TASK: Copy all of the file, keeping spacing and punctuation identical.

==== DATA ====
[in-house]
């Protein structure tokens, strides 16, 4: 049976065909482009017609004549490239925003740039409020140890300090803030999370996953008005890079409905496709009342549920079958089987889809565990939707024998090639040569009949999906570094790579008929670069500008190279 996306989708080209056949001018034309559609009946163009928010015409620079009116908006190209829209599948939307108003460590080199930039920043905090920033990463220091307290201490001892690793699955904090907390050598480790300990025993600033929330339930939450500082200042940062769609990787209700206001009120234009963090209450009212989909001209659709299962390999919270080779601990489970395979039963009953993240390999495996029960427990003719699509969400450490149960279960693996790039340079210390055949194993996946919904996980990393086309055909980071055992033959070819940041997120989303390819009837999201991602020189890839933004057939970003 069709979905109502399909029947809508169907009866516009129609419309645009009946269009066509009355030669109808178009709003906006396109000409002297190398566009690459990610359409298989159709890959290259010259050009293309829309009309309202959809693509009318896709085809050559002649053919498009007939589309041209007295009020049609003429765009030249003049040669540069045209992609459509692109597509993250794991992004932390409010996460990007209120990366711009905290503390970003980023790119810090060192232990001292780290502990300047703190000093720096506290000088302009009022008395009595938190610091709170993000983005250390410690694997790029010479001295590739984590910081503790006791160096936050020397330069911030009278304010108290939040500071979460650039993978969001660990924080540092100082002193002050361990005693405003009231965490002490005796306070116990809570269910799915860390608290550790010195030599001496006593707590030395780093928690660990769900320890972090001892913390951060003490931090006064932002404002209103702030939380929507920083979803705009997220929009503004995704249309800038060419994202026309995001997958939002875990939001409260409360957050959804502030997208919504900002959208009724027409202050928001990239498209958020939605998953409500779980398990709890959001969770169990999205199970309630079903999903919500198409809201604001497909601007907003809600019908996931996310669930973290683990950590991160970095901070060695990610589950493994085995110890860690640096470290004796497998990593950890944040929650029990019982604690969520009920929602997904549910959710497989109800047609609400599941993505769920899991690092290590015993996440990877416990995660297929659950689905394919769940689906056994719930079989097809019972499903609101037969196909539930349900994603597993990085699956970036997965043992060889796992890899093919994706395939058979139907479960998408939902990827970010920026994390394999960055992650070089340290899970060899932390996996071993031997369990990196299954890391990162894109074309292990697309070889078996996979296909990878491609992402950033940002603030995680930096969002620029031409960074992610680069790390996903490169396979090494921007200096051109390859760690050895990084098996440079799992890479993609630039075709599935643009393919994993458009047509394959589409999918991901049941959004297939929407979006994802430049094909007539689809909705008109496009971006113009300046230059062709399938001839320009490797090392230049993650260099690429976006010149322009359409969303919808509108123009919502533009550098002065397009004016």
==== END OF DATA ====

[in-house]
């Protein structure tokens, strides 16, 4: 049976065909482009017609004549490239925003740039409020140890300090803030999370996953008005890079409905496709009342549920079958089987889809565990939707024998090639040569009949999906570094790579008929670069500008190279 996306989708080209056949001018034309559609009946163009928010015409620079009116908006190209829209599948939307108003460590080199930039920043905090920033990463220091307290201490001892690793699955904090907390050598480790300990025993600033929330339930939450500082200042940062769609990787209700206001009120234009963090209450009212989909001209659709299962390999919270080779601990489970395979039963009953993240390999495996029960427990003719699509969400450490149960279960693996790039340079210390055949194993996946919904996980990393086309055909980071055992033959070819940041997120989303390819009837999201991602020189890839933004057939970003 069709979905109502399909029947809508169907009866516009129609419309645009009946269009066509009355030669109808178009709003906006396109000409002297190398566009690459990610359409298989159709890959290259010259050009293309829309009309309202959809693509009318896709085809050559002649053919498009007939589309041209007295009020049609003429765009030249003049040669540069045209992609459509692109597509993250794991992004932390409010996460990007209120990366711009905290503390970003980023790119810090060192232990001292780290502990300047703190000093720096506290000088302009009022008395009595938190610091709170993000983005250390410690694997790029010479001295590739984590910081503790006791160096936050020397330069911030009278304010108290939040500071979460650039993978969001660990924080540092100082002193002050361990005693405003009231965490002490005796306070116990809570269910799915860390608290550790010195030599001496006593707590030395780093928690660990769900320890972090001892913390951060003490931090006064932002404002209103702030939380929507920083979803705009997220929009503004995704249309800038060419994202026309995001997958939002875990939001409260409360957050959804502030997208919504900002959208009724027409202050928001990239498209958020939605998953409500779980398990709890959001969770169990999205199970309630079903999903919500198409809201604001497909601007907003809600019908996931996310669930973290683990950590991160970095901070060695990610589950493994085995110890860690640096470290004796497998990593950890944040929650029990019982604690969520009920929602997904549910959710497989109800047609609400599941993505769920899991690092290590015993996440990877416990995660297929659950689905394919769940689906056994719930079989097809019972499903609101037969196909539930349900994603597993990085699956970036997965043992060889796992890899093919994706395939058979139907479960998408939902990827970010920026994390394999960055992650070089340290899970060899932390996996071993031997369990990196299954890391990162894109074309292990697309070889078996996979296909990878491609992402950033940002603030995680930096969002620029031409960074992610680069790390996903490169396979090494921007200096051109390859760690050895990084098996440079799992890479993609630039075709599935643009393919994993458009047509394959589409999918991901049941959004297939929407979006994802430049094909007539689809909705008109496009971006113009300046230059062709399938001839320009490797090392230049993650260099690429976006010149322009359409969303919808509108123009919502533009550098002065397009004016």